Teary-eyed teachers and upset parents looked on Thursday evening as Board of Education members made what they said was a difficult, but necessary, decision to close Unity Elementary School.
It is the third school to be closed for budget purposes in three years. Board members Thursday approved a proposal with four main components to make up a projected $4 million shortfall next school year:
•Close the school to save an estimated $1.1 million.
•Various budget reductions totaling $1.9 million, which will include eliminating 12 elementary school teachers and dropping the extension program.
•An up to .25 mill property tax rate increase to bring in an additional $500,000, which may be unnecessary if the county’s tax digest increases. The proposed change would increase tax paid on a $150,000 property by about $15 per year, schools superintendent Cole Pugh said.
•Use $500,000 in the school system’s reserve funds, unless $570,000 expected from Kia comes in.
“We are in a difficult situation. We are in difficult economic times, and we are charged to make a difficult decision,” said Board of Education chairwoman Sheila Rowe before the vote. “Now more than ever, we as board members are called upon to weigh our options and choose the best course of action for our school system as a whole, and let me repeat that: choose the best course of action for our school system as a whole. So having said that, I will make a motion we support our superintendent’s recommendation and choose option 1.”
Board member Ted Alford said when a company like Milliken needs to manage its bottom line, it closes mills. The city can raise utility rates, but “we don’t have any of those options.”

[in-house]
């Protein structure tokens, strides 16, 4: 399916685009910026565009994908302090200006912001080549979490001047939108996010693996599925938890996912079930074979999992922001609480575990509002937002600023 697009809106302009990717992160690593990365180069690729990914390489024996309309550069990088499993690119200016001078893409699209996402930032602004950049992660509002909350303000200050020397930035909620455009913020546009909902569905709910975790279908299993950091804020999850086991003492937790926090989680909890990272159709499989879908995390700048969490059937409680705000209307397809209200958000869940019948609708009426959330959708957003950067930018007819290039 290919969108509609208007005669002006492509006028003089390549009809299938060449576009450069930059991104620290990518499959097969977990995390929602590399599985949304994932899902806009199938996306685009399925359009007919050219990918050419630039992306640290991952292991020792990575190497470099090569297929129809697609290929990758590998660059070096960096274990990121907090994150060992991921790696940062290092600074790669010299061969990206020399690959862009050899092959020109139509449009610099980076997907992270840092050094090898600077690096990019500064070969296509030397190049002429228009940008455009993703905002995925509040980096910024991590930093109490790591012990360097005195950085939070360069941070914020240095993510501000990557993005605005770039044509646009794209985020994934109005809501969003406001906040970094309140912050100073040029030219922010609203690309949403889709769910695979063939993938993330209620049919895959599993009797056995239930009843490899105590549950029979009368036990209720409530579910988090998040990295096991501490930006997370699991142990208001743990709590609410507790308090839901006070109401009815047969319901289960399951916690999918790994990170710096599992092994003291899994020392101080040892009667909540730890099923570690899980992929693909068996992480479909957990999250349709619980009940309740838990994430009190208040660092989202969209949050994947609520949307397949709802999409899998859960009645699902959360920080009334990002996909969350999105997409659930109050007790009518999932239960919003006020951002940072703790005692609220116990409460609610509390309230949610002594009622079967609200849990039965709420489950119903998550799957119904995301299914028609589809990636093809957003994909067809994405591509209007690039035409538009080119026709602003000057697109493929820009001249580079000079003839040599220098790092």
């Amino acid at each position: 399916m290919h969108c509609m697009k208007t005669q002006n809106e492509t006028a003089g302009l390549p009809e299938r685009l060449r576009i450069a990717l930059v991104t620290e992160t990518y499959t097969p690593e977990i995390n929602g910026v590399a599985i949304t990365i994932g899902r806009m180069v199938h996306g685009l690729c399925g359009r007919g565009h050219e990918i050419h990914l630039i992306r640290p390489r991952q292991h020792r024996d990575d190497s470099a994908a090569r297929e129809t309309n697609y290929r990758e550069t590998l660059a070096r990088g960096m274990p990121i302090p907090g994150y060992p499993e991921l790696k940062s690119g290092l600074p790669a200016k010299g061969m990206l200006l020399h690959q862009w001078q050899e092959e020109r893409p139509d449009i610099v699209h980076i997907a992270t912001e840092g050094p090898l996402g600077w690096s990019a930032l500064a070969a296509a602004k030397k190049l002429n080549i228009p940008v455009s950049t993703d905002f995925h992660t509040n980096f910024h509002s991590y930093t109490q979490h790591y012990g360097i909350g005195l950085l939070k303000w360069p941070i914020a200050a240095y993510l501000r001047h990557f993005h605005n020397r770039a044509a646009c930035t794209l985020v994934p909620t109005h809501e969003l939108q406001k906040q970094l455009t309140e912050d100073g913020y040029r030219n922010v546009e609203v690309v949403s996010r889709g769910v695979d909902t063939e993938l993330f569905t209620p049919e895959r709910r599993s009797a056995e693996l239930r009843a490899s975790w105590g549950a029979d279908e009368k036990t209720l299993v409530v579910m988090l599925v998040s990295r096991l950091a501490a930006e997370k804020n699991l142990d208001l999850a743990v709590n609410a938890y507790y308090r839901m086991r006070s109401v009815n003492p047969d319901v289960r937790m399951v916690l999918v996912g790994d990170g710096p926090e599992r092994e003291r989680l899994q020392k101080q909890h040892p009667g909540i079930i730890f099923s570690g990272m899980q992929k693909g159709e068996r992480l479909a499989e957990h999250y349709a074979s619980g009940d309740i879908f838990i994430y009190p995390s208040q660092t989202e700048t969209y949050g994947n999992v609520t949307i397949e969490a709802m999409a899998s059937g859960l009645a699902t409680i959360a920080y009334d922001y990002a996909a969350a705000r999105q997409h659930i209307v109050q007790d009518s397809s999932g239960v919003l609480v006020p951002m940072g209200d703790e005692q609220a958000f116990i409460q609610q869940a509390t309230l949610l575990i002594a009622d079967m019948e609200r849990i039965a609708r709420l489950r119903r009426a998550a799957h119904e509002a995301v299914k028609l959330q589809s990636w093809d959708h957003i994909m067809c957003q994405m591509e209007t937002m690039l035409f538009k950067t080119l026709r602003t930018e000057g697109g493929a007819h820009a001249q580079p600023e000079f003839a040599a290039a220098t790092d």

“I have strong ties to Unity,” Alford said, noting that his first principal job and his wife’s first teaching job were at the school, and his child attended Unity. ” … But I don’t see any other way. We have weighed this and looked at everything else. We have had some heated discussions … but I don’t see any other way.”
Board member Debbie Burdette said the decision is hard for the board to make.
“We have looked at all the options that were recommended, and looked at them every way and upside down,” she said, noting that they have too look at what’s best for the whole system. “… It’s hard for us to come to this decision. … but this is what we’ve come down to.”
The vote passed with a 5-2 margin. Board members Ashley Adams and Allen Simpson voted against the proposal.
Parent Ony Reed was at the board meeting and said she was “very disappointed” with the decision to close Unity Elementary.
“Small schools have more quality education for students,” she said. “Unfortunately, they’re trying to go into the era of new, bigger, progressive schools – the downfall of education in the future.”
Reed, who originally is from Singapore, said she was educated at neighborhood schools, went on to travel the world and attain higher education. She said she chose to stay at home to be involved with the education of her daughter, who knows all the administrators at the school.
“It’s an excellent school,” Reed said. “She has excelled tremendously from being at Unity, but they’ve made a decision and we have to follow through with it.”
Her husband, Ben Reed, said that he felt that the school system pointing to state leaders for its budget problems was misleading.